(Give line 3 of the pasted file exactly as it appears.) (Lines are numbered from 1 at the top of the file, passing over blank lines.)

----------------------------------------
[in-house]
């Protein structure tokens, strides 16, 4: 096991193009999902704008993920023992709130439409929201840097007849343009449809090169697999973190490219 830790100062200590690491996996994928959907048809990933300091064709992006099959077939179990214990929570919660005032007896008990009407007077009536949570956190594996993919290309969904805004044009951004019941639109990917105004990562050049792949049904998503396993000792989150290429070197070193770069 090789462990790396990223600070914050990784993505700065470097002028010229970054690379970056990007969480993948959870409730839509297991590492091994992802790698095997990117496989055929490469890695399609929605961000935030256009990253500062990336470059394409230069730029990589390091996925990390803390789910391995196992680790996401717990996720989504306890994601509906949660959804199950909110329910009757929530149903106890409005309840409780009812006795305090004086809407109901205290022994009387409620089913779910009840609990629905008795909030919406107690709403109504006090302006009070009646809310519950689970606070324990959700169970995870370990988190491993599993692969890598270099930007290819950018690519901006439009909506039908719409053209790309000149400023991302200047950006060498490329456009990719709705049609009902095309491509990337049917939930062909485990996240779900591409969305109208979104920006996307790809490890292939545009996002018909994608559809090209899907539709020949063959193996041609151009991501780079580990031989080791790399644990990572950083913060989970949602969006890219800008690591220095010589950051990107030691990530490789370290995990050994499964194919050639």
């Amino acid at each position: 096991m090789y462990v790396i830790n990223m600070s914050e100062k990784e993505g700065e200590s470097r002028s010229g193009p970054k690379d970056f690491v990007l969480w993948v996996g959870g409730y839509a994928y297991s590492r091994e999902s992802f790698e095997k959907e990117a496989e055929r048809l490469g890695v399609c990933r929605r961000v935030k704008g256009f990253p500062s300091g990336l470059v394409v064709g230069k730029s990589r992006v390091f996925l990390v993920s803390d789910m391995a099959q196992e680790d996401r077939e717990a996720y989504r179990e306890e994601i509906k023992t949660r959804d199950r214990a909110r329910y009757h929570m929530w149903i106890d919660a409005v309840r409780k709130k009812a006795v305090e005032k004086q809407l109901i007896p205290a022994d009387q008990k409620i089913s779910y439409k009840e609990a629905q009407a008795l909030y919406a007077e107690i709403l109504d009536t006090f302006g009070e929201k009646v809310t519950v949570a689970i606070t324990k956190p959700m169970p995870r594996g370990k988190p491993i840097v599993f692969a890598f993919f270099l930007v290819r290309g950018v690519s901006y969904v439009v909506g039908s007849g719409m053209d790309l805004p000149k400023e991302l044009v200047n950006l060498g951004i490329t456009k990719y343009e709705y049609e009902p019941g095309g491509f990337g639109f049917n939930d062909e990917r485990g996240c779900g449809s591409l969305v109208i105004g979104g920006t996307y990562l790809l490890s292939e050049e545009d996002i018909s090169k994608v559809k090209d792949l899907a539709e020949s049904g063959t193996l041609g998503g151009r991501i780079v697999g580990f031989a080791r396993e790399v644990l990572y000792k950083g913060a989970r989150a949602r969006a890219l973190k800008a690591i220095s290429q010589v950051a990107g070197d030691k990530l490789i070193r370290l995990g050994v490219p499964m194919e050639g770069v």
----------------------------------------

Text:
């Amino acid at each position: 096991m090789y462990v790396i830790n990223m600070s914050e100062k990784e993505g700065e200590s470097r002028s010229g193009p970054k690379d970056f690491v990007l969480w993948v996996g959870g409730y839509a994928y297991s590492r091994e999902s992802f790698e095997k959907e990117a496989e055929r048809l490469g890695v399609c990933r929605r961000v935030k704008g256009f990253p500062s300091g990336l470059v394409v064709g230069k730029s990589r992006v390091f996925l990390v993920s803390d789910m391995a099959q196992e680790d996401r077939e717990a996720y989504r179990e306890e994601i509906k023992t949660r959804d199950r214990a909110r329910y009757h929570m929530w149903i106890d919660a409005v309840r409780k709130k009812a006795v305090e005032k004086q809407l109901i007896p205290a022994d009387q008990k409620i089913s779910y439409k009840e609990a629905q009407a008795l909030y919406a007077e107690i709403l109504d009536t006090f302006g009070e929201k009646v809310t519950v949570a689970i606070t324990k956190p959700m169970p995870r594996g370990k988190p491993i840097v599993f692969a890598f993919f270099l930007v290819r290309g950018v690519s901006y969904v439009v909506g039908s007849g719409m053209d790309l805004p000149k400023e991302l044009v200047n950006l060498g951004i490329t456009k990719y343009e709705y049609e009902p019941g095309g491509f990337g639109f049917n939930d062909e990917r485990g996240c779900g449809s591409l969305v109208i105004g979104g920006t996307y990562l790809l490890s292939e050049e545009d996002i018909s090169k994608v559809k090209d792949l899907a539709e020949s049904g063959t193996l041609g998503g151009r991501i780079v697999g580990f031989a080791r396993e790399v644990l990572y000792k950083g913060a989970r989150a949602r969006a890219l973190k800008a690591i220095s290429q010589v950051a990107g070197d030691k990530l490789i070193r370290l995990g050994v490219p499964m194919e050639g770069v």